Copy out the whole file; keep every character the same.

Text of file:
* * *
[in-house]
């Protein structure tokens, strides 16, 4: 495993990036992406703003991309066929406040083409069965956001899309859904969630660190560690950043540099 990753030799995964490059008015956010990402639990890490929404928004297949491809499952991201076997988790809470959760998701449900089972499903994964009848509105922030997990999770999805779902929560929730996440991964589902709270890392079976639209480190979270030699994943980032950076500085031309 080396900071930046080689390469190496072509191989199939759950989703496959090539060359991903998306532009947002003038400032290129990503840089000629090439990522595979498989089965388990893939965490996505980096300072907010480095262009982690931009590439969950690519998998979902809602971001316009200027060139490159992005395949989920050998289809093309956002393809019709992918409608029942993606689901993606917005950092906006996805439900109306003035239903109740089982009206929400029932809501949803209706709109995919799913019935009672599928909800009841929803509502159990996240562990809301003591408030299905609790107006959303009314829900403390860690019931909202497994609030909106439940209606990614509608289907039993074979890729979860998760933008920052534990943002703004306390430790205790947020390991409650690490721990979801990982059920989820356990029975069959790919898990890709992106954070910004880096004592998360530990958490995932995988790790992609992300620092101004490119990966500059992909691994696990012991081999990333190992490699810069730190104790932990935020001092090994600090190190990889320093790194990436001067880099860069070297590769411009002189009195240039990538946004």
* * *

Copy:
[in-house]
């Protein structure tokens, strides 16, 4: 495993990036992406703003991309066929406040083409069965956001899309859904969630660190560690950043540099 990753030799995964490059008015956010990402639990890490929404928004297949491809499952991201076997988790809470959760998701449900089972499903994964009848509105922030997990999770999805779902929560929730996440991964589902709270890392079976639209480190979270030699994943980032950076500085031309 080396900071930046080689390469190496072509191989199939759950989703496959090539060359991903998306532009947002003038400032290129990503840089000629090439990522595979498989089965388990893939965490996505980096300072907010480095262009982690931009590439969950690519998998979902809602971001316009200027060139490159992005395949989920050998289809093309956002393809019709992918409608029942993606689901993606917005950092906006996805439900109306003035239903109740089982009206929400029932809501949803209706709109995919799913019935009672599928909800009841929803509502159990996240562990809301003591408030299905609790107006959303009314829900403390860690019931909202497994609030909106439940209606990614509608289907039993074979890729979860998760933008920052534990943002703004306390430790205790947020390991409650690490721990979801990982059920989820356990029975069959790919898990890709992106954070910004880096004592998360530990958490995932995988790790992609992300620092101004490119990966500059992909691994696990012991081999990333190992490699810069730190104790932990935020001092090994600090190190990889320093790194990436001067880099860069070297590769411009002189009195240039990538946004």